New User Special Price Expires in

Let's log you in.

Sign in with Facebook


Don't have a StudySoup account? Create one here!


Create a StudySoup account

Be part of our community, it's free to join!

Sign up with Facebook


Create your account
By creating an account you agree to StudySoup's terms and conditions and privacy policy

Already have a StudySoup account? Login here

Intro to Geology: Week 1 (Week of 8/21)

by: Brandon Notetaker

Intro to Geology: Week 1 (Week of 8/21) Geos 1113

Marketplace > University of Arkansas > Geology > Geos 1113 > Intro to Geology Week 1 Week of 8 21
Brandon Notetaker
GPA 3.5
View Full Document for 0 Karma

View Full Document


Unlock These Notes for FREE

Enter your email below and we will instantly email you these Notes for General Geology 

(Limited time offer)

Unlock Notes

Already have a StudySoup account? Login here

Unlock FREE Class Notes

Enter your email below to receive General Geology  notes

Everyone needs better class notes. Enter your email and we will send you notes for this class for free.

Unlock FREE notes

About this Document

These notes are what we went over in class, and useful information for the lab.
General Geology 
Mohamed Aly
Class Notes
Geology, geology notes




Popular in General Geology 

Popular in Geology

This 4 page Class Notes was uploaded by Brandon Notetaker on Monday August 29, 2016. The Class Notes belongs to Geos 1113 at University of Arkansas taught by Mohamed Aly in Fall 2016. Since its upload, it has received 210 views. For similar materials see General Geology  in Geology at University of Arkansas.


Reviews for Intro to Geology: Week 1 (Week of 8/21)


Report this Material


What is Karma?


Karma is the currency of StudySoup.

You can buy or earn more Karma at anytime and redeem it for class notes, study guides, flashcards, and more!

Date Created: 08/29/16
Introduction to Geology Notes Week 1 (Week of the 21 ) st 1. The Science of geology  Physical Geology ­ Examines Earth materials and seeks to understand the many  processes that operate on our planet  Historical Geology ­ Seeks an understanding of the origin of Earth and its  development through time  To Study the Earth’s surface and its Origin  Radioactive Dating is a tool used to age rocks and minerals  Risk is the possibility of Hazard  Geologic hazards are natural processes that adversely affect people  Natural resources addressed by geology include: Water, soil, metallic and nonmetallic minerals, and energy 2. The Development of Geology  Catastrophism ­ Earth’s landscapes were shaped primarily by catastrophes (James  Ussher, Mid­ 1600s)  Uniformitarianism: the physical, chemical, and biologic laws that operate today have  operated throughout the geologic past (James Hutton, 1795: Theory of the Earth)  James Hutton Theory of the Earth 1795: There is a gradual change of the Earth, and  not a spontaneous catastrophe  How do you track the Earth? The same way you track a person…By looking at their  records (Rocks)  Earth is 4.6 billion years old  The oldest surface rocks on Earth are 4 billion years old (highly weathered) 3. The Nature of Scientific Inquiry  The goal of science is to discover patterns in nature and use the knowledge to make  predictions   Scientists collect data through observations and measurements   Hypothesis: a tentative (or untested) explanation o It must fit observations and be  testable   Theory: a well­tested and widely accepted view that the scientific community agrees  best explains certain observable facts  We can predict the future by looking at the Earths past 4. Earth as a System  The Earth has four spheres  Hydrosphere ­ the water portion (71%)   Atmosphere ­ the gaseous envelope   Geosphere ­ the solid Earth (most extensive)   Biosphere ­ all plant and animal life  The four spheres on Earth do not operate independently from each other   A System ­ a group of interacting parts that form a complex whole 5. Early Evolution of Earth  The universe began with the Big Bang (13.7 billion years ago)  The Nebular Theory proposes that the bodies of our solar system evolved from an  enormous rotating cloud called the solar nebula 6. Earth’s Internal Structure  Crust ­ Earth’s thin, rocky outer skin, divided into the continental and oceanic crust  Mantle ­ 2900 km thick and composed of peridotite  Core ­ composed of an iron­nickel alloy  The middle of Earth is made of dense material, and the surface is made of less dense  materials that floated to Earth’s surface  The middle of the Earth is a solid covered in a liquid  Pressure keeps the center core solid  Lithosphere ­ Rigid outer layer of Earth that consists of the crust and the upper mantle  Asthenosphere ­ Soft, weak layer below the lithosphere  Transition zone ­ Zone marked by a sharp increase in density below the  asthenosphere   Lower Mantle ­ Zone of strong, very hot rocks subjected to gradual flow below the  transition zone   Outer core ­ liquid outer layer of the core (responsible for the Earth’s magnetic field)   Inner core ­ solid inner layer 7. Rocks and the Rock Cycle  There are 3 major rock types  Igneous rocks – Cooling and solidification (or crystallization) of magma (molten  rocks)   Sedimentary rocks – Sediments are derived from weathering of preexisting rocks   Metamorphic rocks – Formed by “changing” preexisting igneous, sedimentary, or  other metamorphic rocks – Driving forces are heat and pressure Week 1 Lab 8. Pages 51­54 (Pay attention to definitions and Silicate Structure)  Chemical Elements – The most fundamental substances into which matter can be  subdivided by chemical means  Atom – The smallest particle that possesses the properties of a particular element  (nucleus consists of protons, neutrons, and electrons)  Protons – Positive electrical charge  Neutrons – Electrically Neutral  Electrons – Negative electrical charge  Ions – Atom is electrically neutral because protons equal neutrons  Electron Donor – When two atoms come in contact the one with few electrons in its  outer shell becomes an electron donor  Electron Recipient – When two atoms come in contact the one near capacity in its  outer shell is the Electron Recipient  Mineral – Naturally formed, solid, chemical substance having a specific composition  and a characteristic crystal structure  Crystallography – The study of crystal structures, and deals with the principles of  geometry  Halite – Common table salt that consists of sodium a chlorine arranged in an ion ratio  of 1:1  Ionic Bonding of Sodium and Chlorine – Analogous to that to that of Lithium and  Fluorine   Silicate Minerals – A group within the Chemical classification of minerals which  crystalizes from molten rock  Silica Tetrahedron – Fundamental building block of Silicates  Complex Ion – Consists of more than one element  Silicate Anion – Negatively charged silico­oxygen molecule 9. Pages 56­59 (Focus on physical properties of minerals, and be able to recognize minerals)  Crystal Form – External manifestation of an internal crystal structure  Fracture – Chemical bonding is so uniform in all directions  Conchita – Smoothly produced fracture  Uneven – Unevenly produced fracture  Luster – Mineral reflects light  Metallic – Luster characteristic of metallic sulfides   Color – Least diagnostic property of a mineral  Streak – Color of a streak  Specific gravity – Ratio of weight of the mineral to the weight of an equal volume of  water  Density – Weight per unit volume of a substance 10. Pages 60­61 (Familiarize yourself with the table 3.3)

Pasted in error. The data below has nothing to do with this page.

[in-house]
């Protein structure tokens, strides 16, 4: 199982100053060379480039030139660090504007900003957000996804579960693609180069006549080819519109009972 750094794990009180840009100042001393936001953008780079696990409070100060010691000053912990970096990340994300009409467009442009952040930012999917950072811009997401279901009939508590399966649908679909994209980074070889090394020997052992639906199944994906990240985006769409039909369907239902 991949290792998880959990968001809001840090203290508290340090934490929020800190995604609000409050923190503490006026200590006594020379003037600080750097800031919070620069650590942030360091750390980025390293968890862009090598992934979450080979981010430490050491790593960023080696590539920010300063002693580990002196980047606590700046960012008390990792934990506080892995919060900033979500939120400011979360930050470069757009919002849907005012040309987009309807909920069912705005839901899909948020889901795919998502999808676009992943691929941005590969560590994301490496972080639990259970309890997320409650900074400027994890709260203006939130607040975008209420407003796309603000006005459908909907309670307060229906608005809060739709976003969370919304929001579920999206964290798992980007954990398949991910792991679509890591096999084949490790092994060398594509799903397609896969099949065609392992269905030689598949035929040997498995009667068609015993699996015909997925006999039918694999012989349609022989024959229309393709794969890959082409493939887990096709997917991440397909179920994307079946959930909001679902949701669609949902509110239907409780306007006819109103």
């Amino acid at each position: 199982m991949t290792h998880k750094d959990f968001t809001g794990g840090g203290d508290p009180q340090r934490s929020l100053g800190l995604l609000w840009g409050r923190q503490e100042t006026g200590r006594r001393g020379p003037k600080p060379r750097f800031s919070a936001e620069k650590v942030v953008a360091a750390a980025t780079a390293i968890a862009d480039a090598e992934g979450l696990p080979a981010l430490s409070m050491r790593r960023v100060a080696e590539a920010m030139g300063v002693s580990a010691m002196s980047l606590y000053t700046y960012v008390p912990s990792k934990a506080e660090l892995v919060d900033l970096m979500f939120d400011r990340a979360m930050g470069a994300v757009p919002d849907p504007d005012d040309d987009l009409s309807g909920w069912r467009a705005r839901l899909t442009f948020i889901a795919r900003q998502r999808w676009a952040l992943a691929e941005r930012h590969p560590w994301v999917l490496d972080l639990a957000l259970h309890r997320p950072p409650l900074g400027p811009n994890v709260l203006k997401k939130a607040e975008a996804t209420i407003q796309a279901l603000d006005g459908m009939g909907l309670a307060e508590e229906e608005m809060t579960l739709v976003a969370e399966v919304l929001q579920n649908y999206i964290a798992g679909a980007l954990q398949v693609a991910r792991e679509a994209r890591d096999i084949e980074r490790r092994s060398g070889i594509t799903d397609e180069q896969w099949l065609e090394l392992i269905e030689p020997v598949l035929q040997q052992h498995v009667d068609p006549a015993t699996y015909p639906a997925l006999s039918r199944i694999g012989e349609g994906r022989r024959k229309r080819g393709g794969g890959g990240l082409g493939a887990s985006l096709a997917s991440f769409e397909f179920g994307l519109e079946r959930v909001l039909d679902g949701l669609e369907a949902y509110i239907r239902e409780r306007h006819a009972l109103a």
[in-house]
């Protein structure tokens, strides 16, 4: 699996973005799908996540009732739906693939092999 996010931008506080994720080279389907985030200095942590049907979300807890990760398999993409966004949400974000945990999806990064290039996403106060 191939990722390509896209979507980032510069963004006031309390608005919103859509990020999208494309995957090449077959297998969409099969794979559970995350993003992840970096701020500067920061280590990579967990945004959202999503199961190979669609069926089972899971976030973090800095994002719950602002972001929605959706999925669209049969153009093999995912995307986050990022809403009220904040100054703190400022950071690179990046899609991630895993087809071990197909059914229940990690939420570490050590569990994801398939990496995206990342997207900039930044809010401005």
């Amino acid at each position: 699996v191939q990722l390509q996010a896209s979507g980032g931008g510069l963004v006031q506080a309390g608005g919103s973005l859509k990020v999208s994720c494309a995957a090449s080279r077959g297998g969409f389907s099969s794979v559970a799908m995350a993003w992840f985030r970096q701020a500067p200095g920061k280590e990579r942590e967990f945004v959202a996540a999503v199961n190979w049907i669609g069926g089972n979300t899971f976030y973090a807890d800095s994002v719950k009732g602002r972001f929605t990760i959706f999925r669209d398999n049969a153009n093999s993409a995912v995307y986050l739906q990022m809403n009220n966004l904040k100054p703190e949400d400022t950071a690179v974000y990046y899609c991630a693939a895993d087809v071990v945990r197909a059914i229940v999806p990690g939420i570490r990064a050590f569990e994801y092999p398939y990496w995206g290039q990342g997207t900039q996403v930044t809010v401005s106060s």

Buy Material

Are you sure you want to buy this material for

0 Karma

Buy Material

BOOM! Enjoy Your Free Notes!

We've added these Notes to your profile, click here to view them now.


You're already Subscribed!

Looks like you've already subscribed to StudySoup, you won't need to purchase another subscription to get this material. To access this material simply click 'View Full Document'

Why people love StudySoup

Bentley McCaw University of Florida

"I was shooting for a perfect 4.0 GPA this semester. Having StudySoup as a study aid was critical to helping me achieve my goal...and I nailed it!"

Kyle Maynard Purdue

"When you're taking detailed notes and trying to help everyone else out in the class, it really helps you learn and understand the I made $280 on my first study guide!"

Bentley McCaw University of Florida

"I was shooting for a perfect 4.0 GPA this semester. Having StudySoup as a study aid was critical to helping me achieve my goal...and I nailed it!"

Parker Thompson 500 Startups

"It's a great way for students to improve their educational experience and it seemed like a product that everybody wants, so all the people participating are winning."

Become an Elite Notetaker and start selling your notes online!

Refund Policy


All subscriptions to StudySoup are paid in full at the time of subscribing. To change your credit card information or to cancel your subscription, go to "Edit Settings". All credit card information will be available there. If you should decide to cancel your subscription, it will continue to be valid until the next payment period, as all payments for the current period were made in advance. For special circumstances, please email


StudySoup has more than 1 million course-specific study resources to help students study smarter. If you’re having trouble finding what you’re looking for, our customer support team can help you find what you need! Feel free to contact them here:

Recurring Subscriptions: If you have canceled your recurring subscription on the day of renewal and have not downloaded any documents, you may request a refund by submitting an email to

Satisfaction Guarantee: If you’re not satisfied with your subscription, you can contact us for further help. Contact must be made within 3 business days of your subscription purchase and your refund request will be subject for review.

Please Note: Refunds can never be provided more than 30 days after the initial purchase date regardless of your activity on the site.